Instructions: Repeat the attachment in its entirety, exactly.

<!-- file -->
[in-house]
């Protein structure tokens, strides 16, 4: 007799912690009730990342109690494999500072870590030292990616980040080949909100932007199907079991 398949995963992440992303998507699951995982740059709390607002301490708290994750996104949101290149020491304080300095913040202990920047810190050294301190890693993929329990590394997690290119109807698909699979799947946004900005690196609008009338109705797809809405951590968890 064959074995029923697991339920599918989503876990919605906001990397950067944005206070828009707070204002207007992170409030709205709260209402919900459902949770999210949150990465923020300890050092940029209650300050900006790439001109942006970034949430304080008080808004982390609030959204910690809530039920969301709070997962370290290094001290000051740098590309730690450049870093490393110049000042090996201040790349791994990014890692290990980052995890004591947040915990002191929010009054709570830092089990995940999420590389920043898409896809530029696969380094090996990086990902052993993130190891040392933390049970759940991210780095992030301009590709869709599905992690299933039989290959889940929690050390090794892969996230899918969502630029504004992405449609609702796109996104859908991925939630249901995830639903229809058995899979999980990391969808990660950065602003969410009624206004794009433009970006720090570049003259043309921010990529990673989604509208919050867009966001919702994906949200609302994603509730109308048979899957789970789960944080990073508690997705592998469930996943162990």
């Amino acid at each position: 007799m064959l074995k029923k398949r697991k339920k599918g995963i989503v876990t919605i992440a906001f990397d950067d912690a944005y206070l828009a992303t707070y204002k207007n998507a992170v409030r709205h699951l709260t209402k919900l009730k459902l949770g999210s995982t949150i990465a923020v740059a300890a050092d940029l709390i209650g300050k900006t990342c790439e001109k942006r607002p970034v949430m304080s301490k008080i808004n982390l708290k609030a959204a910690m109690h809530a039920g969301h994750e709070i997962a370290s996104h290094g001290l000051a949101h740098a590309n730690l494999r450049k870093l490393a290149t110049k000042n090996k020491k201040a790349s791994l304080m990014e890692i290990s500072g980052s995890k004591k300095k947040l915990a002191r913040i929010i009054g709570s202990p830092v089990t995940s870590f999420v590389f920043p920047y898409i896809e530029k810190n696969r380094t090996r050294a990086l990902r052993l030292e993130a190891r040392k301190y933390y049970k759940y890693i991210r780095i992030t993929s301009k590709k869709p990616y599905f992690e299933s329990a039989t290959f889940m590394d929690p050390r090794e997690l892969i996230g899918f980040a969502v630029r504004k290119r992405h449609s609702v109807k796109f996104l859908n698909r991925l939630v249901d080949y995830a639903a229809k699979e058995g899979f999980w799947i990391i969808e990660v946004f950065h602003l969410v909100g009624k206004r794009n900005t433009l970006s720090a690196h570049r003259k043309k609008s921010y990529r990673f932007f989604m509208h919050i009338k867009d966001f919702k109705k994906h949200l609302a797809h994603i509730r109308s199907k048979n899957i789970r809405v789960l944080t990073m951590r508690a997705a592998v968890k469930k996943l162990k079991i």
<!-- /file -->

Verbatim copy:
[in-house]
């Protein structure tokens, strides 16, 4: 007799912690009730990342109690494999500072870590030292990616980040080949909100932007199907079991 398949995963992440992303998507699951995982740059709390607002301490708290994750996104949101290149020491304080300095913040202990920047810190050294301190890693993929329990590394997690290119109807698909699979799947946004900005690196609008009338109705797809809405951590968890 064959074995029923697991339920599918989503876990919605906001990397950067944005206070828009707070204002207007992170409030709205709260209402919900459902949770999210949150990465923020300890050092940029209650300050900006790439001109942006970034949430304080008080808004982390609030959204910690809530039920969301709070997962370290290094001290000051740098590309730690450049870093490393110049000042090996201040790349791994990014890692290990980052995890004591947040915990002191929010009054709570830092089990995940999420590389920043898409896809530029696969380094090996990086990902052993993130190891040392933390049970759940991210780095992030301009590709869709599905992690299933039989290959889940929690050390090794892969996230899918969502630029504004992405449609609702796109996104859908991925939630249901995830639903229809058995899979999980990391969808990660950065602003969410009624206004794009433009970006720090570049003259043309921010990529990673989604509208919050867009966001919702994906949200609302994603509730109308048979899957789970789960944080990073508690997705592998469930996943162990």
């Amino acid at each position: 007799m064959l074995k029923k398949r697991k339920k599918g995963i989503v876990t919605i992440a906001f990397d950067d912690a944005y206070l828009a992303t707070y204002k207007n998507a992170v409030r709205h699951l709260t209402k919900l009730k459902l949770g999210s995982t949150i990465a923020v740059a300890a050092d940029l709390i209650g300050k900006t990342c790439e001109k942006r607002p970034v949430m304080s301490k008080i808004n982390l708290k609030a959204a910690m109690h809530a039920g969301h994750e709070i997962a370290s996104h290094g001290l000051a949101h740098a590309n730690l494999r450049k870093l490393a290149t110049k000042n090996k020491k201040a790349s791994l304080m990014e890692i290990s500072g980052s995890k004591k300095k947040l915990a002191r913040i929010i009054g709570s202990p830092v089990t995940s870590f999420v590389f920043p920047y898409i896809e530029k810190n696969r380094t090996r050294a990086l990902r052993l030292e993130a190891r040392k301190y933390y049970k759940y890693i991210r780095i992030t993929s301009k590709k869709p990616y599905f992690e299933s329990a039989t290959f889940m590394d929690p050390r090794e997690l892969i996230g899918f980040a969502v630029r504004k290119r992405h449609s609702v109807k796109f996104l859908n698909r991925l939630v249901d080949y995830a639903a229809k699979e058995g899979f999980w799947i990391i969808e990660v946004f950065h602003l969410v909100g009624k206004r794009n900005t433009l970006s720090a690196h570049r003259k043309k609008s921010y990529r990673f932007f989604m509208h919050i009338k867009d966001f919702k109705k994906h949200l609302a797809h994603i509730r109308s199907k048979n899957i789970r809405v789960l944080t990073m951590r508690a997705a592998v968890k469930k996943l162990k079991i």